Discrete Analog Linear LED Fader Using Synthetic Inductor

Introduction: Discrete Analog Linear LED Fader Using Synthetic Inductor

Most of the circuits to fade/dim a LED are digital circuits using a PWM output of a microcontroller.
The brightness of the LED is controlled by changing the duty cycle of the PWM signal.
Soon you discover that when linearly changing the duty cycle, the LED brightness does not change linear. The brightness will follow a logarithmic curve, meaning that the intensity changes fast when increasing the duty cycle from 0 to lets say 70% and changes very slow when increasing the duty cycle from lets say 70% to 100%.The exact same effect is also visible when using a constant current source and increasing the current linear f.e. by charging a capacitor with a constant current.
In this instructable i will try to show you how you can make an analog LED fader that has a brightness change that appears to be linear to the human eye. This results in a nice linear fading effect.
For more info, see : https://www.instructables.com/id/Alternating-Analo...

To generate the exponential current, that is needed to compensate for the logarithmic perception of the human eye, i use a lossy synthetic (aka simulated aka active) inductor, that is part of the gyrator family.
I chose for a simple synthetic inductor configuration, so it is easier to understand how it works and it is easier to manipulate the circuit.

In the picture you see the exponential rising voltage versus time graph that is generated by the synthetic inductor.
In an inductor, the current rises when a constant voltage is applied over the inductor. In an ideal inductor, this current rises linear, but due to inevitable losses. The losses are the series resistance of the wire that is needed to form the coil and the parallel capacitance that is a result of the windings lying next to each other.
I introduced even more loss in the synthetic inductor, so the current curve becomes semi-exponential, because that is exactly what we need to make the fading effect appear to be linear to our eyes.

Step 1: Schematic1 - Relaxation Oscillator With Synthetic Inductor

The circuit is build around a relaxation oscillator, consisting of capacitor C2+C3, that is charged via the synthetic inductor formed by Q1, R1, R4, C1 and discharged via resistor R5. Charging of C2,C3 via the synthetic inductor gives a semi-exponential rising voltage over C2,C3 and discharging via R5 gives us an exponential decaying voltage over C2,C3. Comparator U1 (LM311, but could also be made with a 555) compares the capacitor voltage against a voltage created by the divider R6, R9 and the positive feedback resistor R7, R7 creates the necessary hysteresis and thus determines the amplitude at the output. With R6, R9 the DC offset at the output can be moved up or down. R6 and R9 can be replaced by a 10K potmeter to tweak the DC offset when you want the LED to go fully off or not. When the voltage over C2,C3 reaches the threshold voltage, the output of the comparator toggles. When the output is high, the synthetic inductor gets powered and charges C2,C3 through D1 with a semi-exponential current When the output is low, the inductor is switched off and R5 discharges C2,C3 through D3.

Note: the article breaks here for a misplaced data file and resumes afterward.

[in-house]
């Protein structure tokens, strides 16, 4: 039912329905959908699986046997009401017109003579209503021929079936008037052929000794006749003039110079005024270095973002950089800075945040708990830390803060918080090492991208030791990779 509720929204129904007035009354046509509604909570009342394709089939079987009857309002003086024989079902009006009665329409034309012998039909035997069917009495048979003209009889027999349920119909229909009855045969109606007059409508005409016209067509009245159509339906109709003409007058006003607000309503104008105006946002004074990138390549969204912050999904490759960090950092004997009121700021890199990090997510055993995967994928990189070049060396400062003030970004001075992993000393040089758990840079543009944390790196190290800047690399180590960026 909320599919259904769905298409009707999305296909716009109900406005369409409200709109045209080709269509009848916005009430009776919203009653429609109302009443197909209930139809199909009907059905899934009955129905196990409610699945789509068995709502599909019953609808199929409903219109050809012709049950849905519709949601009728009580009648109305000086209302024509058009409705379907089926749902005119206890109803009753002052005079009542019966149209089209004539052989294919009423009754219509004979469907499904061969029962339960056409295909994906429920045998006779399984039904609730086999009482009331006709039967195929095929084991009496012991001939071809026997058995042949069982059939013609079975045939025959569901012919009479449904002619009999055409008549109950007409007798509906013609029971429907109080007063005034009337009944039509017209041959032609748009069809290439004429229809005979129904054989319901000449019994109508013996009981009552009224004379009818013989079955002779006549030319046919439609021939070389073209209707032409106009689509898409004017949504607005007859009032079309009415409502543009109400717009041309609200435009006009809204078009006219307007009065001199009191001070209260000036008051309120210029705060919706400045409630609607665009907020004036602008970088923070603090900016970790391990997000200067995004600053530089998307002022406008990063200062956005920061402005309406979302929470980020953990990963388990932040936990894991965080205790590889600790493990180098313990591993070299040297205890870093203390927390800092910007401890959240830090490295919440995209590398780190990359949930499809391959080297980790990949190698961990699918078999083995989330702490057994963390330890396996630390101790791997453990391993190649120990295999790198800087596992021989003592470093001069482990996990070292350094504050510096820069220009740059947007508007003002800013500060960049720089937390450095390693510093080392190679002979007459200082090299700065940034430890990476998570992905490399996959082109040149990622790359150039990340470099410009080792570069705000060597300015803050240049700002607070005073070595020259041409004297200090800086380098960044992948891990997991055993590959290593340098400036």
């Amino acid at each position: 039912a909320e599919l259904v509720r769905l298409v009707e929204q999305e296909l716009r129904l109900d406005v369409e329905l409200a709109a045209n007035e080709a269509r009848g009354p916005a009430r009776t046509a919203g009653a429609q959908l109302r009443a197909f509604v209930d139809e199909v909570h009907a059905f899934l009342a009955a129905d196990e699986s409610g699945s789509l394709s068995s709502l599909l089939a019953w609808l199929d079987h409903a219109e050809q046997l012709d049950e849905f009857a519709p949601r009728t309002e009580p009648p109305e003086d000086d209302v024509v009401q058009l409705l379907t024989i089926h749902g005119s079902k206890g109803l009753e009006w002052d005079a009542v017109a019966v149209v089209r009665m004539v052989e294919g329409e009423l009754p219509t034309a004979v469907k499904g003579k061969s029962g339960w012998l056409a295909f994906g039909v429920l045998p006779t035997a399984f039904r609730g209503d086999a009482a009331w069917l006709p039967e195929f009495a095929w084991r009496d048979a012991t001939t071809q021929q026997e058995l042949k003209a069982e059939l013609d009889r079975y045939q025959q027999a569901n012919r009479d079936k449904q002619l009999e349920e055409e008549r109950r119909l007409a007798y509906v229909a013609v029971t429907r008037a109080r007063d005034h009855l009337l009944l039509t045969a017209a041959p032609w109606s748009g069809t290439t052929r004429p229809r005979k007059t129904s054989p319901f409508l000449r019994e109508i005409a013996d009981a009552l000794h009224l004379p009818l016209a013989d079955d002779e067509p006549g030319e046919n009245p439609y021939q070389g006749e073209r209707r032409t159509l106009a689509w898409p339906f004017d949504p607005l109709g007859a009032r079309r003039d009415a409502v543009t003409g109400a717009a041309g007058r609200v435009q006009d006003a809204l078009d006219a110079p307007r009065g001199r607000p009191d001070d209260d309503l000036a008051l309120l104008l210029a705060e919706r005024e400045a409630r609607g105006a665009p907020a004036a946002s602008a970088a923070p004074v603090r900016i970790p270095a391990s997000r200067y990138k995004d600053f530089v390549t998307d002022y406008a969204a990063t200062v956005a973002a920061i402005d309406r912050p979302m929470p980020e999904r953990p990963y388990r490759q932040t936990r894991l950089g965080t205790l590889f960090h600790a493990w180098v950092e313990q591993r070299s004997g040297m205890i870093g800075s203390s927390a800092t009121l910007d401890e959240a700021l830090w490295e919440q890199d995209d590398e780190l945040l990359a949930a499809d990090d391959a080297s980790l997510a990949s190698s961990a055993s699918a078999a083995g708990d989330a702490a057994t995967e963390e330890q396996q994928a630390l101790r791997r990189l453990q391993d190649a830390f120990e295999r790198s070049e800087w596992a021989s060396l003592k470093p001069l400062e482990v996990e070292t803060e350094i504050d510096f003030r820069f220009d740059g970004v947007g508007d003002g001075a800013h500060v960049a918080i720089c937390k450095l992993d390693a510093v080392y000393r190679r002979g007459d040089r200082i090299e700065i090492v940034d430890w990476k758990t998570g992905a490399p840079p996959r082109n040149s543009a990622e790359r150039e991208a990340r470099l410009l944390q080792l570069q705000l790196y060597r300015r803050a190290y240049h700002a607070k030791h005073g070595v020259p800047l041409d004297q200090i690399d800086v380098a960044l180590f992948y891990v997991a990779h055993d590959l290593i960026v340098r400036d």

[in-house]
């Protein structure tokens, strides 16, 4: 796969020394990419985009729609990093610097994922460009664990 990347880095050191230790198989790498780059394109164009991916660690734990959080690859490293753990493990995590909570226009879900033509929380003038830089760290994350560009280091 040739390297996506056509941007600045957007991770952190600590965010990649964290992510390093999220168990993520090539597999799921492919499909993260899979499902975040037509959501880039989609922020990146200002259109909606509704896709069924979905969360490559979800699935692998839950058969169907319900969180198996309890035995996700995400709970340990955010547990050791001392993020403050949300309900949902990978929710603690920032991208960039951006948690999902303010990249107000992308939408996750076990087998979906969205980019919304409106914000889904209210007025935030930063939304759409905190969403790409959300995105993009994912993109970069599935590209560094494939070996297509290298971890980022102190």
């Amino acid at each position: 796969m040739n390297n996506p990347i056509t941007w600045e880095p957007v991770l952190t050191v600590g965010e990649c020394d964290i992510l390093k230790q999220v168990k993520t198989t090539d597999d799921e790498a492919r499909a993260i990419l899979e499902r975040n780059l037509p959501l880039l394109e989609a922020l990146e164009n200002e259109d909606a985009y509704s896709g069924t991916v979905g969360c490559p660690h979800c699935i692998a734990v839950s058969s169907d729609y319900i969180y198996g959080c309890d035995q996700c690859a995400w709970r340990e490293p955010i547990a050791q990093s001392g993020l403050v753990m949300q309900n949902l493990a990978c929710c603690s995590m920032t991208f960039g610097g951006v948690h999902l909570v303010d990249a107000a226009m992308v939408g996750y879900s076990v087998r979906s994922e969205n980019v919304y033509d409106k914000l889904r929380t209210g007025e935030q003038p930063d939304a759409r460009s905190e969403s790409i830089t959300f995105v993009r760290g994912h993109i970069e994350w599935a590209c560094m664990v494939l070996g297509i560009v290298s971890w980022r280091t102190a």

The circuit is dimensioned for a +5V supply.
The disadvantage of the circuit is that you can not change the frequency easily with a potmeter because the charging and discharging times are defined by individual components. The frequency can be changed rudimentary by changing C2+C3, but then C1 of the synthetic inductor and R5 also have to be changed.

Step 2: Build the Circuit

I have no PCB layout for the circuit, but i prototyped it on a breadboard (see picture).

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    DIY Hacks and How Tos

    Great electronics tutorial. I hope you will post more in the future.

    Roel Arits
    Roel Arits

    Reply 5 years ago

    Thank you !